[ComponentAccessControl]
    public class MyServicedComponent : ServicedComponent, 
      ISomeInterface
    {
      public void Method1( string message )
      {
        // Implementation
      }
      public void Method2( int parm1, int parm2 )
      {
        // Implementation
      }
    }
    
  3. If you want to configure roles administratively by using the Component Services tool, you must annotate the class with the SecureMethod attribute, as shown below.
     [ComponentAccessControl]
     [SecureMethod]
    public class MyServicedComponent : ServicedComponent, 
      ISomeInterface
    {
    }
    
  4. Alternatively, if you want to add roles to methods at development time by using .NET attributes, apply the SecurityRole attribute at the method level. In this event, you do not need to apply the SecureMethod attribute at the class level (although the ComponentAccessControl attribute must still be present to configure component level access checks).

    In the following example only members of the Manager role can call Method1, while members of the Manager and Employee roles can call Method2.

     [ComponentAccessControl]
    public class MyServicedComponent : ServicedComponent, 
      ISomeInterface
    {
      [SecurityRole("Manager")]
      public void Method1( string message )
      {
        // Implementation
      }
      [SecurityRole("Manager")]
      [SecurityRole("Employee")]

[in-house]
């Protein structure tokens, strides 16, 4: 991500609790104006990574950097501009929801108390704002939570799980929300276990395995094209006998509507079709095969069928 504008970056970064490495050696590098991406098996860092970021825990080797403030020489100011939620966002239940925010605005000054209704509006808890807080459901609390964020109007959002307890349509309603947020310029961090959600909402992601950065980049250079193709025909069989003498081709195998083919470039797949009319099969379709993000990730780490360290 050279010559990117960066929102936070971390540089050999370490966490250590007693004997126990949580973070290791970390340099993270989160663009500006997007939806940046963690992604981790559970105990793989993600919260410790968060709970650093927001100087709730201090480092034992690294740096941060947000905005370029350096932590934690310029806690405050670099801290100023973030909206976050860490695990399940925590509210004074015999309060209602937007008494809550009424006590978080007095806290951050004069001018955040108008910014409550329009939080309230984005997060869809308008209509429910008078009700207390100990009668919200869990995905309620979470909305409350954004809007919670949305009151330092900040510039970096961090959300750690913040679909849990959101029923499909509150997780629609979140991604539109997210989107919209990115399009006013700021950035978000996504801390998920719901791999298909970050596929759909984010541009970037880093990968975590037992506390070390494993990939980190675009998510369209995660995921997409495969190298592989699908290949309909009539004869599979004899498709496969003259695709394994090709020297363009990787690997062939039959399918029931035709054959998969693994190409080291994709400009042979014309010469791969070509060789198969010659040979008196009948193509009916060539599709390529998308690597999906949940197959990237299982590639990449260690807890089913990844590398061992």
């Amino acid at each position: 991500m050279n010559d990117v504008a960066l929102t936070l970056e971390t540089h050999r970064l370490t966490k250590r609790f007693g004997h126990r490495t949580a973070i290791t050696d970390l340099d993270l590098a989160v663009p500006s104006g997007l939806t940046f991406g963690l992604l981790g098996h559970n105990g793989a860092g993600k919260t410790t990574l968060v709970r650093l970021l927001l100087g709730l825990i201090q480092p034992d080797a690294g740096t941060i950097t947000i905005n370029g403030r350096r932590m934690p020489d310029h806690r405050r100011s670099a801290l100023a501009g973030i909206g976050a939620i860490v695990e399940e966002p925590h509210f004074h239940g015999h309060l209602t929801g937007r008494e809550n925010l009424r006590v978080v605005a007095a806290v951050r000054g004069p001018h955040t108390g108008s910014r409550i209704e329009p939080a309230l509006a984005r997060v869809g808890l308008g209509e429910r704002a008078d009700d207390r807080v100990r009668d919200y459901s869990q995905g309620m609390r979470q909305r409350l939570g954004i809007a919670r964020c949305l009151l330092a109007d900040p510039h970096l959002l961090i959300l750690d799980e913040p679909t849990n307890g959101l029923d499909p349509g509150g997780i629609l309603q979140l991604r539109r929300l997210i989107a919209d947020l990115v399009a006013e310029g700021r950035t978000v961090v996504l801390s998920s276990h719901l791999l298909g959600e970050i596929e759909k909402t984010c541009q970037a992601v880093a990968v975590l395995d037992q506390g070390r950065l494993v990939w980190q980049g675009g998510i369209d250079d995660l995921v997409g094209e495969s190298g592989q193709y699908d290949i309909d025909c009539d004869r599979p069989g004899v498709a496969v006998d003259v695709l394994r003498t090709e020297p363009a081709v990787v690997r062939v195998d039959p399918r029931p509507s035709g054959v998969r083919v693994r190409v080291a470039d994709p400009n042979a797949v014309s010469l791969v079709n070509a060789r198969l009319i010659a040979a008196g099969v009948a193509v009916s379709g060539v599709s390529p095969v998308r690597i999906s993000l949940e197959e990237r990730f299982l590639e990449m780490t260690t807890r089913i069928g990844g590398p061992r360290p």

public void Method2( int parm1, int parm2 )
      {
        // Implementation
      }
    }
    
  5. At deployment time, administrators must add any user that requires access to methods or interfaces of the class to the predefined Marshaler role.
    Note   The Enterprise Services infrastructure uses a number of system-level interfaces that are exposed by all serviced components. These include IManagedObject, IDisposable, and IServiceComponentInfo. If access checks are enabled at the interface or method levels, the Enterprise Services infrastructure is denied access to these interfaces.
    As a result, Enterprise Services creates a special role called Marshaler and associates the role with these interfaces. You can view this role (and the aforementioned interfaces) with the Component Services tool.
    At deployment time, application administrators need to add all users to the Marshaler role who needs to access any methods or interface of the class. You can automate this in two different ways:
    • Write a script that uses the Component Services object model to copy all users from other roles to the Marshaler role.
    • Write a script that assigns all other roles to these three special interfaces and delete the Marshaler role.

Register serviced components

Register serviced components in:

  • The Global Assembly Cache. Serviced components hosted in COM+ server applications require installation in the global assembly cache, while library applications do not.

    To register a serviced component in the global assembly cache, run the Gacutil.exe command line utility. To register an assembly called MyServicedComponent.dll in the global assembly cache, run the following command.

    Gacutil-i MyServicedComponent.dll
    
    Note   You can also use the Microsoft .NET Framework Configuration Tool from the Administrative Tools program group to view and manipulate the contents of the global assembly cache.
  • The COM+ Catalog. To register an assembly called MyServicedComponent.dll in the COM+ catalog, run the following command.
    regsvcs.exe MyServicedComponent.dll